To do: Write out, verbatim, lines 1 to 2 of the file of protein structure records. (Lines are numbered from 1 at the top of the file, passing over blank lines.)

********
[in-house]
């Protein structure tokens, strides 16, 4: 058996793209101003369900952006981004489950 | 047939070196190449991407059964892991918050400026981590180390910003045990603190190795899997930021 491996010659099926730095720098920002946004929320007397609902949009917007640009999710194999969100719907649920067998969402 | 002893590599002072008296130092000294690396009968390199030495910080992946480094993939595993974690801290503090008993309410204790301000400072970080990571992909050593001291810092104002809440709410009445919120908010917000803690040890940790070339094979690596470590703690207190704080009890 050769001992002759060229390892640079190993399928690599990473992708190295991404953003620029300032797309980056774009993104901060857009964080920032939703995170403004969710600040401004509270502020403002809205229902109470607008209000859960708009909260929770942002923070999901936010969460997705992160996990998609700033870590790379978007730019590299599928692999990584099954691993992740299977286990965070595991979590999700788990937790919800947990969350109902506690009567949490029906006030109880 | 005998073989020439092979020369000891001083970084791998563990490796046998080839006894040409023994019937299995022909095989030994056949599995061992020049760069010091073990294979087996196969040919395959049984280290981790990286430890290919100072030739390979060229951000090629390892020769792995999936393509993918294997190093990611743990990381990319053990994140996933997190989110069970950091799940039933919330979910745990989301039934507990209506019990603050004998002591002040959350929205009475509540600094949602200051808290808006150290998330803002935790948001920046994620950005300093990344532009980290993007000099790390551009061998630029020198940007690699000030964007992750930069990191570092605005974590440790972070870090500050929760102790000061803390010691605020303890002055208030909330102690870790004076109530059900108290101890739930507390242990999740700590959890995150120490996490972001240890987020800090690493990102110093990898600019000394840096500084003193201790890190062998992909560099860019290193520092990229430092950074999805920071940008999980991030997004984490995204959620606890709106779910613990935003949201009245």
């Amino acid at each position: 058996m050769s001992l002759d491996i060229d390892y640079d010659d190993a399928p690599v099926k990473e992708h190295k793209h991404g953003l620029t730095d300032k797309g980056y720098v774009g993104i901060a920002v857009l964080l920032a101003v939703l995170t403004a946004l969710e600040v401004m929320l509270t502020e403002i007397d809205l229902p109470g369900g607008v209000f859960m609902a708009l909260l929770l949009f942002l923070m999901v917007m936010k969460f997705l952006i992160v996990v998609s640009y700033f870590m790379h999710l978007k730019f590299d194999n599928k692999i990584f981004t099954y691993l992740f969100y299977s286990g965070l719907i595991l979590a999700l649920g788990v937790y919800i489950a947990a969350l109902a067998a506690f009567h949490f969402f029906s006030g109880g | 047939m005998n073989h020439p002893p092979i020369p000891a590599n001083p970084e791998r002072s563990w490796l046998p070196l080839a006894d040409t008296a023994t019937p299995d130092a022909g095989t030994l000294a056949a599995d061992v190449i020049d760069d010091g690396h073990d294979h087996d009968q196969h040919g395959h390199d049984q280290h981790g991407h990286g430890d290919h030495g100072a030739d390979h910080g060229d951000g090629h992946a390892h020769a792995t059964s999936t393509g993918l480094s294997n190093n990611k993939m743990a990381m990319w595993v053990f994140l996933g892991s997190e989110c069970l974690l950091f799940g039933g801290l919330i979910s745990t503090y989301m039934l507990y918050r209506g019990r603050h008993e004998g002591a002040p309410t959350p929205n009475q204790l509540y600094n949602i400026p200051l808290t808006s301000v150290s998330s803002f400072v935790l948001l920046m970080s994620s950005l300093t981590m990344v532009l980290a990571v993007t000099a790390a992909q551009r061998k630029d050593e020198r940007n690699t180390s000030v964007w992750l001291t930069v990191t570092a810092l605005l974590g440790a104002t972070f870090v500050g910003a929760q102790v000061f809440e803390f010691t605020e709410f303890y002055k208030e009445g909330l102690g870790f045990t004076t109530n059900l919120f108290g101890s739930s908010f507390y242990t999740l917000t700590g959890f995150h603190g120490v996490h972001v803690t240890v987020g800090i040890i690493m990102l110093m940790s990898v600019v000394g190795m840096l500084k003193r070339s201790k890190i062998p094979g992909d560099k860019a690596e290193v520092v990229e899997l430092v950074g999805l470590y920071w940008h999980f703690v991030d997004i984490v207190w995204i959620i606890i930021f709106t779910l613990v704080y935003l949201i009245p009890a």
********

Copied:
[in-house]
């Protein structure tokens, strides 16, 4: 058996793209101003369900952006981004489950 | 047939070196190449991407059964892991918050400026981590180390910003045990603190190795899997930021 491996010659099926730095720098920002946004929320007397609902949009917007640009999710194999969100719907649920067998969402 | 002893590599002072008296130092000294690396009968390199030495910080992946480094993939595993974690801290503090008993309410204790301000400072970080990571992909050593001291810092104002809440709410009445919120908010917000803690040890940790070339094979690596470590703690207190704080009890 050769001992002759060229390892640079190993399928690599990473992708190295991404953003620029300032797309980056774009993104901060857009964080920032939703995170403004969710600040401004509270502020403002809205229902109470607008209000859960708009909260929770942002923070999901936010969460997705992160996990998609700033870590790379978007730019590299599928692999990584099954691993992740299977286990965070595991979590999700788990937790919800947990969350109902506690009567949490029906006030109880 | 005998073989020439092979020369000891001083970084791998563990490796046998080839006894040409023994019937299995022909095989030994056949599995061992020049760069010091073990294979087996196969040919395959049984280290981790990286430890290919100072030739390979060229951000090629390892020769792995999936393509993918294997190093990611743990990381990319053990994140996933997190989110069970950091799940039933919330979910745990989301039934507990209506019990603050004998002591002040959350929205009475509540600094949602200051808290808006150290998330803002935790948001920046994620950005300093990344532009980290993007000099790390551009061998630029020198940007690699000030964007992750930069990191570092605005974590440790972070870090500050929760102790000061803390010691605020303890002055208030909330102690870790004076109530059900108290101890739930507390242990999740700590959890995150120490996490972001240890987020800090690493990102110093990898600019000394840096500084003193201790890190062998992909560099860019290193520092990229430092950074999805920071940008999980991030997004984490995204959620606890709106779910613990935003949201009245």